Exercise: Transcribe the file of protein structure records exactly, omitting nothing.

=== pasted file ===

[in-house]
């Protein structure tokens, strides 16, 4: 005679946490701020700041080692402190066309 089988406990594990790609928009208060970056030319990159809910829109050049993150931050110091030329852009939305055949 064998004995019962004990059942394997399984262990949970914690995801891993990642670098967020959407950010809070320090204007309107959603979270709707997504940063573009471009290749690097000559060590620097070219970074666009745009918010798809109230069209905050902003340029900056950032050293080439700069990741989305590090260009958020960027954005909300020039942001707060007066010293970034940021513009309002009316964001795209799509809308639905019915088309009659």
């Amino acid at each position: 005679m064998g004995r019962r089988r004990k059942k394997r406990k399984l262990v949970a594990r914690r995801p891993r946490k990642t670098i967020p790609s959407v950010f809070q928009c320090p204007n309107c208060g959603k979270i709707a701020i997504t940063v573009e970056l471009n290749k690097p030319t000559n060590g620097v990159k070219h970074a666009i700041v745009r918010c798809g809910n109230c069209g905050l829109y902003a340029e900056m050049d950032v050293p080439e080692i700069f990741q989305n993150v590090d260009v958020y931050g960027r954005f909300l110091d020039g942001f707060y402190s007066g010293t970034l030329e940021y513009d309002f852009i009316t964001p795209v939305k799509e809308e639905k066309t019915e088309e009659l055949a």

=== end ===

[in-house]
């Protein structure tokens, strides 16, 4: 005679946490701020700041080692402190066309 089988406990594990790609928009208060970056030319990159809910829109050049993150931050110091030329852009939305055949 064998004995019962004990059942394997399984262990949970914690995801891993990642670098967020959407950010809070320090204007309107959603979270709707997504940063573009471009290749690097000559060590620097070219970074666009745009918010798809109230069209905050902003340029900056950032050293080439700069990741989305590090260009958020960027954005909300020039942001707060007066010293970034940021513009309002009316964001795209799509809308639905019915088309009659």
């Amino acid at each position: 005679m064998g004995r019962r089988r004990k059942k394997r406990k399984l262990v949970a594990r914690r995801p891993r946490k990642t670098i967020p790609s959407v950010f809070q928009c320090p204007n309107c208060g959603k979270i709707a701020i997504t940063v573009e970056l471009n290749k690097p030319t000559n060590g620097v990159k070219h970074a666009i700041v745009r918010c798809g809910n109230c069209g905050l829109y902003a340029e900056m050049d950032v050293p080439e080692i700069f990741q989305n993150v590090d260009v958020y931050g960027r954005f909300l110091d020039g942001f707060y402190s007066g010293t970034l030329e940021y513009d309002f852009i009316t964001p795209v939305k799509e809308e639905k066309t019915e088309e009659l055949a």